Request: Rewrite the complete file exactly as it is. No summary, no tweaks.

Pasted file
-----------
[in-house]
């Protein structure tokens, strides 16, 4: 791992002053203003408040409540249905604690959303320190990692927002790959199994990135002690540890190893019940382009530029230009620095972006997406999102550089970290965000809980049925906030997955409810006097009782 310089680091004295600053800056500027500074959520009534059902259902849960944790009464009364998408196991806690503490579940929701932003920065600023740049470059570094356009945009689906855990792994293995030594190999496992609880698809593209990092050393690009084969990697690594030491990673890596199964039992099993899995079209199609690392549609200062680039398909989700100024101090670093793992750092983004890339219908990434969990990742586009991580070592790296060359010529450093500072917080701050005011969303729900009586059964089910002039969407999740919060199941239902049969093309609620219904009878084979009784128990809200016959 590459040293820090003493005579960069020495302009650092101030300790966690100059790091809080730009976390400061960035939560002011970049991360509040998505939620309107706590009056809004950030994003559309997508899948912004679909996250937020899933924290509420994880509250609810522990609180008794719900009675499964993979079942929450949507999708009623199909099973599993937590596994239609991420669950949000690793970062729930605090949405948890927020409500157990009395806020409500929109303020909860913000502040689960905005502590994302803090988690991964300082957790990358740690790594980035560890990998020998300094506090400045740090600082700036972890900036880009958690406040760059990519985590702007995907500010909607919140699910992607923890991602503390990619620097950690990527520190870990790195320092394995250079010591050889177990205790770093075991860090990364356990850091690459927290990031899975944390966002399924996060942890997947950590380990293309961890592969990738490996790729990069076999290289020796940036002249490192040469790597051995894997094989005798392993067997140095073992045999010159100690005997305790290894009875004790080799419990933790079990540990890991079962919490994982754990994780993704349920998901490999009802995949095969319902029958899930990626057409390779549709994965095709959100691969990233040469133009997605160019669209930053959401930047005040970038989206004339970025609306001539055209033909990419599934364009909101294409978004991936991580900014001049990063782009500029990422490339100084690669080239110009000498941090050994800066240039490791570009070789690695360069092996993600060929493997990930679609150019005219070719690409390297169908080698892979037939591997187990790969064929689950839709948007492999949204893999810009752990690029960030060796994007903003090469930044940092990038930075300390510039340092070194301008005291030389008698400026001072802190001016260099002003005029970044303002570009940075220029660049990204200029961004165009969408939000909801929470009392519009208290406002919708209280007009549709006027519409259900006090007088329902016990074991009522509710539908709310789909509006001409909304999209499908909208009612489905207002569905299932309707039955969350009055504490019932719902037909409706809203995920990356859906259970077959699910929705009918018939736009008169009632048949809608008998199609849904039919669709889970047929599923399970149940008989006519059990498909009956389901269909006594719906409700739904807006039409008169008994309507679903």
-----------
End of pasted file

[in-house]
């Protein structure tokens, strides 16, 4: 791992002053203003408040409540249905604690959303320190990692927002790959199994990135002690540890190893019940382009530029230009620095972006997406999102550089970290965000809980049925906030997955409810006097009782 310089680091004295600053800056500027500074959520009534059902259902849960944790009464009364998408196991806690503490579940929701932003920065600023740049470059570094356009945009689906855990792994293995030594190999496992609880698809593209990092050393690009084969990697690594030491990673890596199964039992099993899995079209199609690392549609200062680039398909989700100024101090670093793992750092983004890339219908990434969990990742586009991580070592790296060359010529450093500072917080701050005011969303729900009586059964089910002039969407999740919060199941239902049969093309609620219904009878084979009784128990809200016959 590459040293820090003493005579960069020495302009650092101030300790966690100059790091809080730009976390400061960035939560002011970049991360509040998505939620309107706590009056809004950030994003559309997508899948912004679909996250937020899933924290509420994880509250609810522990609180008794719900009675499964993979079942929450949507999708009623199909099973599993937590596994239609991420669950949000690793970062729930605090949405948890927020409500157990009395806020409500929109303020909860913000502040689960905005502590994302803090988690991964300082957790990358740690790594980035560890990998020998300094506090400045740090600082700036972890900036880009958690406040760059990519985590702007995907500010909607919140699910992607923890991602503390990619620097950690990527520190870990790195320092394995250079010591050889177990205790770093075991860090990364356990850091690459927290990031899975944390966002399924996060942890997947950590380990293309961890592969990738490996790729990069076999290289020796940036002249490192040469790597051995894997094989005798392993067997140095073992045999010159100690005997305790290894009875004790080799419990933790079990540990890991079962919490994982754990994780993704349920998901490999009802995949095969319902029958899930990626057409390779549709994965095709959100691969990233040469133009997605160019669209930053959401930047005040970038989206004339970025609306001539055209033909990419599934364009909101294409978004991936991580900014001049990063782009500029990422490339100084690669080239110009000498941090050994800066240039490791570009070789690695360069092996993600060929493997990930679609150019005219070719690409390297169908080698892979037939591997187990790969064929689950839709948007492999949204893999810009752990690029960030060796994007903003090469930044940092990038930075300390510039340092070194301008005291030389008698400026001072802190001016260099002003005029970044303002570009940075220029660049990204200029961004165009969408939000909801929470009392519009208290406002919708209280007009549709006027519409259900006090007088329902016990074991009522509710539908709310789909509006001409909304999209499908909208009612489905207002569905299932309707039955969350009055504490019932719902037909409706809203995920990356859906259970077959699910929705009918018939736009008169009632048949809608008998199609849904039919669709889970047929599923399970149940008989006519059990498909009956389901269909006594719906409700739904807006039409008169008994309507679903």